Cambodia detailed contributions by the government totaling $1,150,000 for mine action in 2006, consisting of a “regular allocation” of $350,000 to CMAC, the government provided $150,000 in additional funds to CMAC, $250,000 to CMAA, $250,000 to RCAF, $100,000 for victim assistance through the Ministry of Social Assistance, $30,000 to support provincial mine action committees and $20,000 to support MRE.[192]


[1] The law bans the production, use, possession, transfer, trade, sale, import and export of antipersonnel mines. It provides for criminal penalties, including fines and imprisonment for offenses committed by civilians or members of the police and the armed forces. It also provides for the destruction of mine stockpiles.

[2] The 2006 report was dated April 2006 but shown on the UN website as submitted on 11 May 2006; since then, the UN has ceased recording date submitted. Previous reports were submitted on: 22 April 2005, 30 April 2004, 15 April 2003, 19 April 2002, 30 June 2001 and 26 June 2000.

[3] Fifteen countries participated, as well as the ASEAN Secretariat, UN agencies, the ICRC, GICHD, ICBL and mine action organizations. For details, see Sam Sotha and Donica Pottie, Closing Summary, Mine Action and its Consequences on Peace and Development, Phnom Penh, 14 March 2007.

[4] Deputy Prime Minister Sok An, Address to the Regional Conference on Mine Action, Phnom Penh, 14 March 2007.

[5] Article 7 Reports, Form E. In the 1970s Cambodia manufactured one type of antipersonnel landmine, the KN-10 Claymore-type mine, and various forces manufactured home-made mines in the past.

[6] See Landmine Monitor Report 1999, p. 391, for annual destruction totals.

[7] Article 7 Report, Form B, 26 June 2000.

[8] Article 7 Report, Form F, 30 April 2004.

[9] Article 7 Report, Forms D and F, 22 April 2005. For many years the discovery and disposal of these additional mines were not consistently or completely reported in Cambodia’s Article 7 reports. It appears difficult for mine-affected countries like Cambodia to answer questions on stockpiles and destruction accurately, in view of mines transferred from minefields for destruction becoming temporary stockpiles, village caches and mines held in warehouses being found. See Landmine Monitor Report 2004, p. 248.

[10] Article 7 Report, Form G, April 2006. Mines destroyed in previous years included: 8,739 in 2000; 7,357 in 2001; 13,509 in 2002; 9,207 in 2003 (all by CMAC from 2000-2003); and 15,446 in 2004 (10,033 by CMAC, 3,632 by HALO and 1,781 by MAG). However, MAG informed Landmine Monitor that it had in effect destroyed 6,688 antipersonnel mines. Email from Tim Carstairs, Director of Communications, MAG, UK, 6 August 2007. For information on past inconsistencies in Article 7 reporting on discovered mines, see Landmine Monitor Report 2004, p. 248.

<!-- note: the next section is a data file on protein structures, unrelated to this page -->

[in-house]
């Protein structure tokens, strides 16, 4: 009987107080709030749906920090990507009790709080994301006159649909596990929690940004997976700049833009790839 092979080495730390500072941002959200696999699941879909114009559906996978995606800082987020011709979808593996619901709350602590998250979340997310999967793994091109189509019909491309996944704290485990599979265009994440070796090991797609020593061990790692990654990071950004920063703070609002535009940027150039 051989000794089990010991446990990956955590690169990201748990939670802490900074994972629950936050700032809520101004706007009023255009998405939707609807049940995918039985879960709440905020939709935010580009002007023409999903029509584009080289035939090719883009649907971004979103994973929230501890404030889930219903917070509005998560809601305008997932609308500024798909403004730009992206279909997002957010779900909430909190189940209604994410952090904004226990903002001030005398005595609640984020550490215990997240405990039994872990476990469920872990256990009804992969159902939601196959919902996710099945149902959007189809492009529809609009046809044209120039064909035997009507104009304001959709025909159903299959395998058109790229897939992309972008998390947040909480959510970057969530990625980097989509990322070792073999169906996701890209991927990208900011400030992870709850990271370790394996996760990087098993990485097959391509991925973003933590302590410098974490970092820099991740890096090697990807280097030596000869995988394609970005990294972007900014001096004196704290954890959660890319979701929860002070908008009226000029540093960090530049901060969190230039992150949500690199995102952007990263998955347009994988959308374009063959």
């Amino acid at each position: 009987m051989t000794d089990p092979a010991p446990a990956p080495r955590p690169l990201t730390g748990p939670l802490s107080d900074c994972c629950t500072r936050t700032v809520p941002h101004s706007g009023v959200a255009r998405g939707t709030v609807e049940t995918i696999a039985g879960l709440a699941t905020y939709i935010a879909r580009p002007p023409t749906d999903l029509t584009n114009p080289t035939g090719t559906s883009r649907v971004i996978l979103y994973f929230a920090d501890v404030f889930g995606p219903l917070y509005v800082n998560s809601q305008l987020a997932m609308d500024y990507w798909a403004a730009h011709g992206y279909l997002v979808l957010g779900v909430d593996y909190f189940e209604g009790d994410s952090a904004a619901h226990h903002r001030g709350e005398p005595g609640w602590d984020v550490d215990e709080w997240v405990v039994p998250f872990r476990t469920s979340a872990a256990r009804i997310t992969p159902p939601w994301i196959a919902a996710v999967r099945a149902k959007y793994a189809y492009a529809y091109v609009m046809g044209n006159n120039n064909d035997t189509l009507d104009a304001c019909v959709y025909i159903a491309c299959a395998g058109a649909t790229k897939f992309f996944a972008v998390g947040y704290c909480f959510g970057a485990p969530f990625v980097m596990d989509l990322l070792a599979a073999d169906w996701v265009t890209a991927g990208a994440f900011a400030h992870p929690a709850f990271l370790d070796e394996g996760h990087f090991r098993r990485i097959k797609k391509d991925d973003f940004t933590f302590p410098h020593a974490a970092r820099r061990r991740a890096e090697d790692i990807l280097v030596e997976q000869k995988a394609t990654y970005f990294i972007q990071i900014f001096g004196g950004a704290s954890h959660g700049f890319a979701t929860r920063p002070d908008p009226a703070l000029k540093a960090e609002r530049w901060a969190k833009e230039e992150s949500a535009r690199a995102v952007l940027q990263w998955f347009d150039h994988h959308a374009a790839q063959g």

[11] Article 7 Report, Form D, April 2006. HALO told Landmine Monitor in February 2006 that it is often called by police or military to dispose of mines or other ordnance handed over in remote areas. It said that some of the mines could be used for training and experimentation with disposal techniques. Interview with Richard Boulter, Programme Manager, HALO Trust, Siem Reap, 28 February 2006.

[12] Article 7 Reports, Form D, 22 April 2005 and April 2006.

[13] See Landmine Monitor Report 2006, p. 245.

[14] The LIS, also known as the Cambodia National Level 1 Survey, started in 2000 and was completed in May 2002. See, www.sac-na.org; Landmine Monitor Report 2003, p. 137.

[15] Robert Griffin and Robert Keeley, “Joint Evaluation of Mine Action in Cambodia for the Donor Working Group on Mine Action,” Volume I, Phnom Penh, 4 December 2004.

[16] HALO, “The need to document reclaimed land on the National Mined Area Database,” Phnom Penh, 2005. “Mine Action Achievements Report 2006 and Work Plan 2007,” CMAA, Phnom Penh, March 2007, p. 29.

[17] Deputy Prime Minister Sok An, address during a signing ceremony between UN Development Programme (UNDP) and Australia, Phnom Penh, 25 January 2006.

[18] CMAC is the leading national demining operator but does not exercise the wider responsibilities associated with the term ‘center.’ Set up in 1992, CMAC was assigned the role of coordinator in the mid-1990s. It surrendered this function in a restructuring of mine action in 2000 that separated the roles of regulator and implementing agency and led to the creation of the CMAA.

[19] See Landmine Monitor Report 2006, p. 250.

[20] A royal decree dated 4 September 2000 and a subdecree dated 8 August 2001 define the roles and responsibilities of CMAA; the 2001 subdecree also confirmed CMAC’s status as service provider. For details, see Geneva International Centre for Humanitarian Demining, “A Study of the Development of Mine Action Legislation,” Geneva, 2004, pp. 64-66.

[21]See Landmine Monitor Report 2006, p. 250.

[22] Interview with Steve Munroe, Program Manager, UNDP, Siem Reap, 13 June 2007.

[23] Opening statement of Deputy Prime Minister Sok An, Third Conference on Mine Action Achievements, Phnom Penh, 24 May 2006.

[24] CMAA, “Mine Action Achievements Report 2006,” 6 March 2007, Phnom Penh, p. 31.

[25]Interview with Sam Sotha, Secretary General, CMAA, Phnom Penh, 15 June 2007.

[26]Interview with Sam Sotha, CMAA, Phnom Penh, 15 June 2007.

[27] CMAA, “2007 Road Map,” Phnom Penh, 27 November 2006, p. 6.

[28] Email from Steve Munroe, UNDP, 20 July 2007.

[29] Interviews with mine action stakeholders, Phnom Penh, 14-15 June 2007.

[30]Interview with Sam Sotha, CMAA, Phnom Penh, 15 June 2007.

[31] AVI, “Recommendations for a Collective Information Management Strategy for the Cambodian ERW Action Sector,” draft, Phnom Penh, May 2007, pp. 1-7.

[32] Interview with Sam Sotha, CMAA, Phnom Penh, 15 June 2007.